III. Discussion

Movant asserts that (1) trial counsel provided ineffective assistance by failing to (a) explain the charges (ground one), and (b) advise him "of the benefits of the fast track program" under U.S.S.G. § 5K3.1 (ground four); and (2) the sentence was unreasonable because the Court failed to consider (a) evidence of Movant's innocence (ground two), and (b) Movant's "consistent employment, " cooperation with the Government, and lack of "criminal activity involved with controlled substances" (ground three). [Doc. 518 at 4-9.]

A. Ground One

In order to demonstrate ineffective assistance of counsel, a convicted defendant must show that (1) "counsel's performance was deficient, " and (2) "the deficient performance prejudiced the defense." Strickland v. Washington , 466 U.S. 668, 687 (1984). As to the first prong, "a court must indulge a strong presumption that counsel's conduct falls within the wide range of reasonable professional assistance; that is, the defendant must overcome the presumption that, under the circumstances, the challenged action might be considered sound trial strategy." Id. at 689 (internal quotation marks omitted). As to the second prong, "[t]he defendant must show that there is a reasonable probability that, but for counsel's unprofessional errors, the result of the proceeding would have been different. A reasonable probability is a probability sufficient to undermine confidence in the outcome." Id. at 694. A court may consider either prong first and need not address the other "if the defendant makes an insufficient showing on one." Id. at 697.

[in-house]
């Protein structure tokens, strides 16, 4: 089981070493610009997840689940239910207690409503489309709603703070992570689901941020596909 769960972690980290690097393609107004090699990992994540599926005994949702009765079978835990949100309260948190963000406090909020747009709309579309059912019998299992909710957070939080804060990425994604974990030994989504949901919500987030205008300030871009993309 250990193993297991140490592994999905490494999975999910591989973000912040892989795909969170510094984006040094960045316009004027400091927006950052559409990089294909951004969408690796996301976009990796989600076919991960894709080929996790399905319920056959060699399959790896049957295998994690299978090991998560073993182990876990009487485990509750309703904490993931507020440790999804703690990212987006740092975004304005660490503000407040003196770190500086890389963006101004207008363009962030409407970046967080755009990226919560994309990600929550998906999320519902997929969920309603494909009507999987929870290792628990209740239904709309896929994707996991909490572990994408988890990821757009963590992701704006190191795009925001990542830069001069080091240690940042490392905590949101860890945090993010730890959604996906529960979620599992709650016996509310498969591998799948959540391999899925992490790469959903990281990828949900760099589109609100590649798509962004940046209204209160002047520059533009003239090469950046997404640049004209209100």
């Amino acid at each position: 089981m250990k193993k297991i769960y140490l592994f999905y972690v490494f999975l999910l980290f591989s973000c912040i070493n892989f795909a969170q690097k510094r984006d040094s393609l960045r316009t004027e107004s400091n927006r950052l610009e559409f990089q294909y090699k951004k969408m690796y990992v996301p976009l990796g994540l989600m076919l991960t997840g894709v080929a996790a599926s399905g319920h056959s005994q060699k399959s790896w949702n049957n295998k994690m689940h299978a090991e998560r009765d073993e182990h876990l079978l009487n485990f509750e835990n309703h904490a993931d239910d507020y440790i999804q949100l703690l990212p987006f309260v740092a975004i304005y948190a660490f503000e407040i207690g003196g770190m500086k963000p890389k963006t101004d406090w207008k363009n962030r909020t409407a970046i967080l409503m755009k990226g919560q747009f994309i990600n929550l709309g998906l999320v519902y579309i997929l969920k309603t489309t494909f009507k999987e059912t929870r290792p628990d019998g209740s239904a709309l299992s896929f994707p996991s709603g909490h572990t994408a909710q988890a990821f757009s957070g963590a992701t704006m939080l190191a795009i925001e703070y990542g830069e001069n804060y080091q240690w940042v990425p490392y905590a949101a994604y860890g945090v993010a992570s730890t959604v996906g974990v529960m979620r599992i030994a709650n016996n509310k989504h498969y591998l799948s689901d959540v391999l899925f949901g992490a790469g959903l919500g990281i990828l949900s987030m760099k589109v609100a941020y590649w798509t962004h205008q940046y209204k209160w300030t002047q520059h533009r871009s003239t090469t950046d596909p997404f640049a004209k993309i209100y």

"[C]ounsel owes a lesser duty to a client who pleads guilty than to one who decides to go to trial, and in the former case counsel need only provide his client with an understanding of the law in relation to the facts, so that the accused may make an informed and conscious choice between [pleading guilty] and going to trial." Searcy v. Fla. Dep't of Corr. , 485 Fed.Appx. 992, 997 (11th Cir. Aug. 9, 2012) (per curiam) (quoting Wofford v. Wainwright , 748 F.2d 1505, 1508 (11th Cir. 1984)) (internal quotation marks omitted). A defendant who has pleaded guilty must satisfy the second prong of Strickland by showing that "there is a reasonable ...